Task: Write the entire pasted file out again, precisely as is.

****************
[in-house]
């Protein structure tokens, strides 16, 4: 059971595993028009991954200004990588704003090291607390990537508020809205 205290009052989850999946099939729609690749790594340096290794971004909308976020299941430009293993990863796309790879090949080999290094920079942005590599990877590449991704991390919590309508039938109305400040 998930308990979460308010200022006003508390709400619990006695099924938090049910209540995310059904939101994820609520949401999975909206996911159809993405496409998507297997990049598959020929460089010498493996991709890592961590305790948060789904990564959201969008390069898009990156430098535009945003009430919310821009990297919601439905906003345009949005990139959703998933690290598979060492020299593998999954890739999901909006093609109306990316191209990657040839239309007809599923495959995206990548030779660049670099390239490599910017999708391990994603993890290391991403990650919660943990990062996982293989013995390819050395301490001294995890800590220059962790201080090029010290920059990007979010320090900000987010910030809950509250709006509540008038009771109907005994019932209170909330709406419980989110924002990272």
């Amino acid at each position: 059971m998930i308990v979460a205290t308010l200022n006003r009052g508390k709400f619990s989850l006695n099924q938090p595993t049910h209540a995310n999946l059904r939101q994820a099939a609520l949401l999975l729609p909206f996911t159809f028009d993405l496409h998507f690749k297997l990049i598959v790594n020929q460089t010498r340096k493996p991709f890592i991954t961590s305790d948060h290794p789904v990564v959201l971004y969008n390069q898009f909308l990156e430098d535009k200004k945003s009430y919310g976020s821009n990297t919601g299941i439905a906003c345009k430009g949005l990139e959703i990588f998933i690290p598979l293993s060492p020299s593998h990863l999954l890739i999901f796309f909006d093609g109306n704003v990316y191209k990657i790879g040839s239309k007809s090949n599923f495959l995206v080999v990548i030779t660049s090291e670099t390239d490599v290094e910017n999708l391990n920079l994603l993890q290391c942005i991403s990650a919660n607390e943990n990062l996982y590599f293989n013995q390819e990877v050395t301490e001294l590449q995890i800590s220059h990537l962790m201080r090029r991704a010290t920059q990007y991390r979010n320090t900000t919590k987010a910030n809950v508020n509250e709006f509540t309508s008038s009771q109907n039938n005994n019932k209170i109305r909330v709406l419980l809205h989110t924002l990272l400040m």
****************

[in-house]
């Protein structure tokens, strides 16, 4: 059971595993028009991954200004990588704003090291607390990537508020809205 205290009052989850999946099939729609690749790594340096290794971004909308976020299941430009293993990863796309790879090949080999290094920079942005590599990877590449991704991390919590309508039938109305400040 998930308990979460308010200022006003508390709400619990006695099924938090049910209540995310059904939101994820609520949401999975909206996911159809993405496409998507297997990049598959020929460089010498493996991709890592961590305790948060789904990564959201969008390069898009990156430098535009945003009430919310821009990297919601439905906003345009949005990139959703998933690290598979060492020299593998999954890739999901909006093609109306990316191209990657040839239309007809599923495959995206990548030779660049670099390239490599910017999708391990994603993890290391991403990650919660943990990062996982293989013995390819050395301490001294995890800590220059962790201080090029010290920059990007979010320090900000987010910030809950509250709006509540008038009771109907005994019932209170909330709406419980989110924002990272």
């Amino acid at each position: 059971m998930i308990v979460a205290t308010l200022n006003r009052g508390k709400f619990s989850l006695n099924q938090p595993t049910h209540a995310n999946l059904r939101q994820a099939a609520l949401l999975l729609p909206f996911t159809f028009d993405l496409h998507f690749k297997l990049i598959v790594n020929q460089t010498r340096k493996p991709f890592i991954t961590s305790d948060h290794p789904v990564v959201l971004y969008n390069q898009f909308l990156e430098d535009k200004k945003s009430y919310g976020s821009n990297t919601g299941i439905a906003c345009k430009g949005l990139e959703i990588f998933i690290p598979l293993s060492p020299s593998h990863l999954l890739i999901f796309f909006d093609g109306n704003v990316y191209k990657i790879g040839s239309k007809s090949n599923f495959l995206v080999v990548i030779t660049s090291e670099t390239d490599v290094e910017n999708l391990n920079l994603l993890q290391c942005i991403s990650a919660n607390e943990n990062l996982y590599f293989n013995q390819e990877v050395t301490e001294l590449q995890i800590s220059h990537l962790m201080r090029r991704a010290t920059q990007y991390r979010n320090t900000t919590k987010a910030n809950v508020n509250e709006f509540t309508s008038s009771q109907n039938n005994n019932k209170i109305r909330v709406l419980l809205h989110t924002l990272l400040m």